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Close your eyes for a moment and imagine a robot telling you: “Welcome to 2030!”

Thierry Joachim, General Manager IRISnet
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Thierry Joachim

2030 is not that far away. However, have you ever stopped to wonder what your daily life will look like?

You will no longer have to close your eyes to hear a robot or any other form of artificial intelligence welcome you or offer help. This type of welcome will have become commonplace in our daily lives, as well as in institutions.
Not long after 5G will have proven its worth, 6G will be in the midst of being launched. GAFA (Google, Apple, Facebook & Amazon) will own a large part of our data, with infrastructures offering the best security systems. The first driverless cars will hit the road while drones fly over cities delivering packages. Televisions, previously entertainment devices, will have become genuine connected objects of collaboration within households.

Back to 2018. How did we get to this point?

This isn’t about nostalgia. It’s about reflecting on the role of ICT in our lives and the speed of its evolution. Although Chernobyl and the Berlin Wall are the first things that spring to mind when we talk about the 1980s, let us not forget that it was also the decade in which the first personal computers were born, the capacity of which was lower than that of our current USB sticks. And if you wanted to make a call, you had to be at home, often in the living room, stuck within one metre of the telephone as its wire was not much longer.

A few years later, in 1994, the first mobile network made its entrance and the first mobile phones joined our key ring in our pockets.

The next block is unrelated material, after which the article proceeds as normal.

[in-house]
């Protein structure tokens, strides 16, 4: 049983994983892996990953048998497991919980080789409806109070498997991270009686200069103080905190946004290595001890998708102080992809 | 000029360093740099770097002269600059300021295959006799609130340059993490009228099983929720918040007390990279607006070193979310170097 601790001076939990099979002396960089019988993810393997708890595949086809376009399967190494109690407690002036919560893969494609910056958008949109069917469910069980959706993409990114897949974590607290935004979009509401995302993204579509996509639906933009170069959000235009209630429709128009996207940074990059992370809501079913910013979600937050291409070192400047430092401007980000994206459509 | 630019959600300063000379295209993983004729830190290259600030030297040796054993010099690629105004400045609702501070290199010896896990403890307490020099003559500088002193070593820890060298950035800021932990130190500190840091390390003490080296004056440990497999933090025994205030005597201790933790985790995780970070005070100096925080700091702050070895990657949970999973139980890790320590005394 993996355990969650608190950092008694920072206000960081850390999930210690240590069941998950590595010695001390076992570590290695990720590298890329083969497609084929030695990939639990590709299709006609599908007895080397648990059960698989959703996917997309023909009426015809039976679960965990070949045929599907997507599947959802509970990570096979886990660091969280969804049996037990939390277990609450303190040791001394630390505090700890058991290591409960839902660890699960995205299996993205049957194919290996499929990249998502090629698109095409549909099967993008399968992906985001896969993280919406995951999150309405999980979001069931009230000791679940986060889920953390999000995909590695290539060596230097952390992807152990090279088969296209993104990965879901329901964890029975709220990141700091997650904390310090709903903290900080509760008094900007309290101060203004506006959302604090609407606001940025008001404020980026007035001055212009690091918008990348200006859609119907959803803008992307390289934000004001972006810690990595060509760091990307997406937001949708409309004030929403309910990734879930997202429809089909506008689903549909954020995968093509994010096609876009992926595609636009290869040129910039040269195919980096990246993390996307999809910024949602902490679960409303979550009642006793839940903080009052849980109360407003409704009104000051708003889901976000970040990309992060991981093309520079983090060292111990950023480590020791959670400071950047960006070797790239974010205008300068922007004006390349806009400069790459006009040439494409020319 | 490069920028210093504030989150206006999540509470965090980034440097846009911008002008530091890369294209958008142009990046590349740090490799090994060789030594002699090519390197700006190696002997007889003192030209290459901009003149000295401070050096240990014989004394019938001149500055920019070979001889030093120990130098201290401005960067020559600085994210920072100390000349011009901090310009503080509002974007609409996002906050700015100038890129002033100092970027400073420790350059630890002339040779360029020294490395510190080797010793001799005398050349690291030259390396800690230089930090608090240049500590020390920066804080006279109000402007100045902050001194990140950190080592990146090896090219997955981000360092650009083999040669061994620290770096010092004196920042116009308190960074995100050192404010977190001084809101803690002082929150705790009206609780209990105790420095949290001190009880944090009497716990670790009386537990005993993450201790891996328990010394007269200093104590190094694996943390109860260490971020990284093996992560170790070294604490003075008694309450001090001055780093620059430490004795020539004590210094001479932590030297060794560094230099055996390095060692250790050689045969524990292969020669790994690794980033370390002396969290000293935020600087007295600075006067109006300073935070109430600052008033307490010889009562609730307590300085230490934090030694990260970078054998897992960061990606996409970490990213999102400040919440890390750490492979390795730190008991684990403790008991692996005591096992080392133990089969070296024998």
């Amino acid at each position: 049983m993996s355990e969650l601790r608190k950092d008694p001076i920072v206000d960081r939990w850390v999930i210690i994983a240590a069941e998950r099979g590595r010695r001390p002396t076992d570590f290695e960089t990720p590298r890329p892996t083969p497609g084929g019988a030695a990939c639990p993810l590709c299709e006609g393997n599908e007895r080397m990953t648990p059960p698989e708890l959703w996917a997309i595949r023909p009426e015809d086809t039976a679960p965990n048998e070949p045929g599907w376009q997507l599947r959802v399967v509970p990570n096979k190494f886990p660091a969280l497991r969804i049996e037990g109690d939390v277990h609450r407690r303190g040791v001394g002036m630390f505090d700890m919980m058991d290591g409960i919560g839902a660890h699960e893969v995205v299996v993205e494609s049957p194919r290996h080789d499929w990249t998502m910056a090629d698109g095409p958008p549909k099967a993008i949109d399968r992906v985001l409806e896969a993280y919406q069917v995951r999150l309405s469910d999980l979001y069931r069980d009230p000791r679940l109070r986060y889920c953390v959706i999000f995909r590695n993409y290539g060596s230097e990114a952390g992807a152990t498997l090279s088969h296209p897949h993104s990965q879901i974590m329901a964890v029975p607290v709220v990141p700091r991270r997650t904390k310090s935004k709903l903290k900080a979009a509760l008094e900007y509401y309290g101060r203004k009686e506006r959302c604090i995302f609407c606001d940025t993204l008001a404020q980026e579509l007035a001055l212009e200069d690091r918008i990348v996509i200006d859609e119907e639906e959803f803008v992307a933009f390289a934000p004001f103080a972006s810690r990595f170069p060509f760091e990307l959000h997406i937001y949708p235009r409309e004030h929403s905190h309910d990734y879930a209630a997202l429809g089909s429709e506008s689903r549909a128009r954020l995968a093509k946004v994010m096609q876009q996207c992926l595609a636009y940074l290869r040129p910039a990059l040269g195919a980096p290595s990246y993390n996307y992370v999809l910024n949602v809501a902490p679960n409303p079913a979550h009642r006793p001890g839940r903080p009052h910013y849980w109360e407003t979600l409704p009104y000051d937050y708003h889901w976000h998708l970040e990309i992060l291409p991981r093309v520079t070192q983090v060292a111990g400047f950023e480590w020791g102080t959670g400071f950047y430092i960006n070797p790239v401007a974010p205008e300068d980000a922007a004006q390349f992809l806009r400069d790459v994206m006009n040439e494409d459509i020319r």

Once it was clear that the millennium bug wouldn’t bite, the soft noise of digital modems gave way to ADSL, offering new possibilities to households.

In 2007, Apple launched its iPhone with an incredible storage capacity, starting a true revolution.

This progress in the world of mobile telephony led to the availability of personal data anywhere, any time. Electronic data grew exponentially, creating an interest in hosting in secure clouds managed by operators. Over the course of a decade, bandwidth has increased 100-fold and smartphone storage capacity has increased 300-fold. Furthermore, those who have teenagers at home know that social networks have gradually replaced phone calls, and also that for most things “there is a mobile application”. Almost everything can now be done in a few clicks: shopping, banking, booking holidays, reading newspapers, and so on. It took less than 15 years for many services to become digital, allowing a faster daily life, immediate and permanent access to information and greater mobility of people.

There is no denying it, digital transformation is coming about rapidly. It is omnipresent in our daily lives and knocking at public services’ doors. The world around us is constantly changing. The question is no longer whether to change but when and how. If we look at how far we have come since the 1980s and look to the future, it is easy to see that there are many short-term changes laying ahead. The pioneers of this world have not waited for us to evolve, and citizens’ expectations of their institutions will continue to grow.

I regard this development positively.
In order to succeed, I strongly believe that the Brussels-Capital Region should take on a federating role initiating large-scale joint projects driven by collaborations between its institutions. These changes require ICT tools and skills. Today, all Brussels institutions have their own IT teams. This model must give way to a skills matrix leading to the creation of skills centres , experience and knowledge that can accompany the hundreds of institutions in their digital migration. IRISnet will continue to provide them with its secure state-of-the-art infrastructure. In the design of the digital architecture of Brussels as a Smart Region in the future,  we, the people, will be key.
I therefore advocate a unified regional team, a 20-year global master plan and a transversal ICT support policy.